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September 12, 2001

Sexual Solicitation of Youth on the Internet—Reply

Author Affiliations

Stephen J.LurieMD, PhD, Senior EditorIndividualAuthorJody W.ZylkeMD, Contributing EditorIndividualAuthor

JAMA. 2001;286(10):1176-1177. doi:10.1001/jama.286.10.1173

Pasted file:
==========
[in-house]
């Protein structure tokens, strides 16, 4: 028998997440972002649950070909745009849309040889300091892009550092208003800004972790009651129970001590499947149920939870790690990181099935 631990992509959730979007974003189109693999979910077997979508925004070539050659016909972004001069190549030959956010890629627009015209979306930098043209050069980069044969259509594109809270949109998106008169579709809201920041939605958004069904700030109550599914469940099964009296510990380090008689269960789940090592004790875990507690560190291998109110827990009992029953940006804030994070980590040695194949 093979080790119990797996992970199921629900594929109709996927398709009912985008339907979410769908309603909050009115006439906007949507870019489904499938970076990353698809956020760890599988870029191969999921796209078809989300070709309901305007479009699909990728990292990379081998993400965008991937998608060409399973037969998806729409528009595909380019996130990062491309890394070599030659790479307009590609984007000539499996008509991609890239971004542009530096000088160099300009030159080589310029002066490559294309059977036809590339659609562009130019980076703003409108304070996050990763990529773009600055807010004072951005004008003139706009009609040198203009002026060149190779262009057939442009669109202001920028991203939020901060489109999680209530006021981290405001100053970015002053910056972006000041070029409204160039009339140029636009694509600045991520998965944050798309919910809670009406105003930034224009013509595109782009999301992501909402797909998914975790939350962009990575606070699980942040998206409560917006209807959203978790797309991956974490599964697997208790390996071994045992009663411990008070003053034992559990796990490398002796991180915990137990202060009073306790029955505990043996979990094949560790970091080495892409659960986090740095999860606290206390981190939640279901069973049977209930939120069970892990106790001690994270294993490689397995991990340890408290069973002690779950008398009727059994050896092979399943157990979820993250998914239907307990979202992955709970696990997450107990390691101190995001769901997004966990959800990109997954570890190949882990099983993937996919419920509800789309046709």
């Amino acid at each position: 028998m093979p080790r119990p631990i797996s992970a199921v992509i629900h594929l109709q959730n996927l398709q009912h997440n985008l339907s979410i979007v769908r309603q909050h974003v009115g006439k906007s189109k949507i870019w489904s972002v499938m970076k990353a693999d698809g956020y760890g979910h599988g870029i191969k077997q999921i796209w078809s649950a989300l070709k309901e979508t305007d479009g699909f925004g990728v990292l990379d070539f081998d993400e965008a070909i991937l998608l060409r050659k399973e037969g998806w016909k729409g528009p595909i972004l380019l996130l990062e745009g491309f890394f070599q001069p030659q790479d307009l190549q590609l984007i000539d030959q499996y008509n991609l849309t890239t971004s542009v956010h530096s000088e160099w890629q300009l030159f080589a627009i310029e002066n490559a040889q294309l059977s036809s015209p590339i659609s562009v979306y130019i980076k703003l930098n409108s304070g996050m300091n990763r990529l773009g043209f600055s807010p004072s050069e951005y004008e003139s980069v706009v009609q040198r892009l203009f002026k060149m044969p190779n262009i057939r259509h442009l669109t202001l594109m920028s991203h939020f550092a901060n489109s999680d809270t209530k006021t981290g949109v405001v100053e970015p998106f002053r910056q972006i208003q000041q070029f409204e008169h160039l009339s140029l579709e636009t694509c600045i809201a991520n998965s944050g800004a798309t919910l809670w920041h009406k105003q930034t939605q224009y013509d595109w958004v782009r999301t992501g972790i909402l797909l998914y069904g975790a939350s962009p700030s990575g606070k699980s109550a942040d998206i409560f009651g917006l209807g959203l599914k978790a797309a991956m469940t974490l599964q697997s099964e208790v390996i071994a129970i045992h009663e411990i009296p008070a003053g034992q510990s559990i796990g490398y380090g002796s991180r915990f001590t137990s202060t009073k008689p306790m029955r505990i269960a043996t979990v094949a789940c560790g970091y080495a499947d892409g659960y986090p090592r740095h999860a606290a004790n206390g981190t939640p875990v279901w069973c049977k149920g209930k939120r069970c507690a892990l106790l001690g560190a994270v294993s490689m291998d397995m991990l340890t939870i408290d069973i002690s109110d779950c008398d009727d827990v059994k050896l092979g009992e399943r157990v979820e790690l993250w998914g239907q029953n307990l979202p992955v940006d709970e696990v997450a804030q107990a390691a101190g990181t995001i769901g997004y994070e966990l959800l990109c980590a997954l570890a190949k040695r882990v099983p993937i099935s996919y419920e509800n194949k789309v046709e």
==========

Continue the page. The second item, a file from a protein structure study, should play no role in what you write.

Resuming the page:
In Reply: We did examine some of the parent and caretaker characteristics mentioned by Dr Hlaing. In addition to supervision, rules, and use of filtering software, we asked parents a series of questions about their own Internet use and assessed the quality of the parent-child relationship. Specifically, we asked parents how many days per week they spent time online, how many hours they spent online on a typical day, whether they used the Internet for work, school, or personal interests, how much experience they had using the Internet, how important the Internet was in their lives, whether their child knew more about the Internet than they did, as well as a series of questions about the quality of their relationship with their children. None of these items were related to unwanted sexual solicitation at either a univariate or multivariate level. Although there may be a significant generational divide between parents and youth, our findings suggest that parents' Internet knowledge and skill do not appear to play a role in the risk of unwanted online sexual solicitation of youth.